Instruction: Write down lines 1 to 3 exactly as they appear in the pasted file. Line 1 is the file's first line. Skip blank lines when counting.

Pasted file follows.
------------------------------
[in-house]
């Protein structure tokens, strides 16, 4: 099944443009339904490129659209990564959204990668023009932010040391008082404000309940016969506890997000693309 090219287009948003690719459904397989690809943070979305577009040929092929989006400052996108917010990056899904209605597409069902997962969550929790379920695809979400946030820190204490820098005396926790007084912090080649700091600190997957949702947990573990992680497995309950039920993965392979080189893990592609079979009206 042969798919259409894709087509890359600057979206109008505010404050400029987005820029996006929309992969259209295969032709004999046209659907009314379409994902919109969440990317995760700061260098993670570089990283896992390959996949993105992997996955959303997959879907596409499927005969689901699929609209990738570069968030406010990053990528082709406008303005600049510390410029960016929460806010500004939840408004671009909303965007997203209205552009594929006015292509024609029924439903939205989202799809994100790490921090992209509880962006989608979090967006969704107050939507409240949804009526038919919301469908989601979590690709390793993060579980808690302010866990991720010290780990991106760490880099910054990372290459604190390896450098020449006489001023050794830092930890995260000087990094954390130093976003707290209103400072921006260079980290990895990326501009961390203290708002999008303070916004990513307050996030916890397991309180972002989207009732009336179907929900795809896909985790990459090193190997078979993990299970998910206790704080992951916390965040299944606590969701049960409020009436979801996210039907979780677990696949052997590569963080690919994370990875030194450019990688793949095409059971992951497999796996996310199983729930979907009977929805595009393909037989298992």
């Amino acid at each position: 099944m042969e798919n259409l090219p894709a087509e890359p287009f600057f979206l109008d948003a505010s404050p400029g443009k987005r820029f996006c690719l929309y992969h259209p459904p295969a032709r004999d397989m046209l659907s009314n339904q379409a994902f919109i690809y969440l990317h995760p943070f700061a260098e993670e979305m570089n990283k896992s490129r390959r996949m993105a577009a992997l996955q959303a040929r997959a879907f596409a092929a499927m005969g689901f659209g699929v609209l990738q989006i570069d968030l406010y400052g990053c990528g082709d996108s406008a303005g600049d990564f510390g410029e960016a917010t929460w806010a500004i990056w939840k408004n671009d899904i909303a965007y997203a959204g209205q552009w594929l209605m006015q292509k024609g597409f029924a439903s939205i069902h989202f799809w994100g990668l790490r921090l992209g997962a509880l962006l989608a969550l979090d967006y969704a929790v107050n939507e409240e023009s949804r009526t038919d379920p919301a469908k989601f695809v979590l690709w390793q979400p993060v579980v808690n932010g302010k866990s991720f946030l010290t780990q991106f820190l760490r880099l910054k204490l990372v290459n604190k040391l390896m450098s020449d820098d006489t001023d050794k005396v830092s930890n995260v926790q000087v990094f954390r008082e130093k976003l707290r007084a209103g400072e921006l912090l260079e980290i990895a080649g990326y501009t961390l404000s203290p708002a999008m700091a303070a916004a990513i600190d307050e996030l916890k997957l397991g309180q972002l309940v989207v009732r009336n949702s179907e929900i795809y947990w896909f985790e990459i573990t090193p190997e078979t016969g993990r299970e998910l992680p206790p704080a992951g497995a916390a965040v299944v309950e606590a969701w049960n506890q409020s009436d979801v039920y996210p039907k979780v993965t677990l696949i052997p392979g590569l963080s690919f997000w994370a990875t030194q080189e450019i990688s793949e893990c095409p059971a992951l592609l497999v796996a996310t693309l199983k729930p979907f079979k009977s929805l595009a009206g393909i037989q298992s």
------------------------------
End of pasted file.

[in-house]
């Protein structure tokens, strides 16, 4: 099944443009339904490129659209990564959204990668023009932010040391008082404000309940016969506890997000693309 090219287009948003690719459904397989690809943070979305577009040929092929989006400052996108917010990056899904209605597409069902997962969550929790379920695809979400946030820190204490820098005396926790007084912090080649700091600190997957949702947990573990992680497995309950039920993965392979080189893990592609079979009206 042969798919259409894709087509890359600057979206109008505010404050400029987005820029996006929309992969259209295969032709004999046209659907009314379409994902919109969440990317995760700061260098993670570089990283896992390959996949993105992997996955959303997959879907596409499927005969689901699929609209990738570069968030406010990053990528082709406008303005600049510390410029960016929460806010500004939840408004671009909303965007997203209205552009594929006015292509024609029924439903939205989202799809994100790490921090992209509880962006989608979090967006969704107050939507409240949804009526038919919301469908989601979590690709390793993060579980808690302010866990991720010290780990991106760490880099910054990372290459604190390896450098020449006489001023050794830092930890995260000087990094954390130093976003707290209103400072921006260079980290990895990326501009961390203290708002999008303070916004990513307050996030916890397991309180972002989207009732009336179907929900795809896909985790990459090193190997078979993990299970998910206790704080992951916390965040299944606590969701049960409020009436979801996210039907979780677990696949052997590569963080690919994370990875030194450019990688793949095409059971992951497999796996996310199983729930979907009977929805595009393909037989298992």
């Amino acid at each position: 099944m042969e798919n259409l090219p894709a087509e890359p287009f600057f979206l109008d948003a505010s404050p400029g443009k987005r820029f996006c690719l929309y992969h259209p459904p295969a032709r004999d397989m046209l659907s009314n339904q379409a994902f919109i690809y969440l990317h995760p943070f700061a260098e993670e979305m570089n990283k896992s490129r390959r996949m993105a577009a992997l996955q959303a040929r997959a879907f596409a092929a499927m005969g689901f659209g699929v609209l990738q989006i570069d968030l406010y400052g990053c990528g082709d996108s406008a303005g600049d990564f510390g410029e960016a917010t929460w806010a500004i990056w939840k408004n671009d899904i909303a965007y997203a959204g209205q552009w594929l209605m006015q292509k024609g597409f029924a439903s939205i069902h989202f799809w994100g990668l790490r921090l992209g997962a509880l962006l989608a969550l979090d967006y969704a929790v107050n939507e409240e023009s949804r009526t038919d379920p919301a469908k989601f695809v979590l690709w390793q979400p993060v579980v808690n932010g302010k866990s991720f946030l010290t780990q991106f820190l760490r880099l910054k204490l990372v290459n604190k040391l390896m450098s020449d820098d006489t001023d050794k005396v830092s930890n995260v926790q000087v990094f954390r008082e130093k976003l707290r007084a209103g400072e921006l912090l260079e980290i990895a080649g990326y501009t961390l404000s203290p708002a999008m700091a303070a916004a990513i600190d307050e996030l916890k997957l397991g309180q972002l309940v989207v009732r009336n949702s179907e929900i795809y947990w896909f985790e990459i573990t090193p190997e078979t016969g993990r299970e998910l992680p206790p704080a992951g497995a916390a965040v299944v309950e606590a969701w049960n506890q409020s009436d979801v039920y996210p039907k979780v993965t677990l696949i052997p392979g590569l963080s690919f997000w994370a990875t030194q080189e450019i990688s793949e893990c095409p059971a992951l592609l497999v796996a996310t693309l199983k729930p979907f079979k009977s929805l595009a009206g393909i037989q298992s």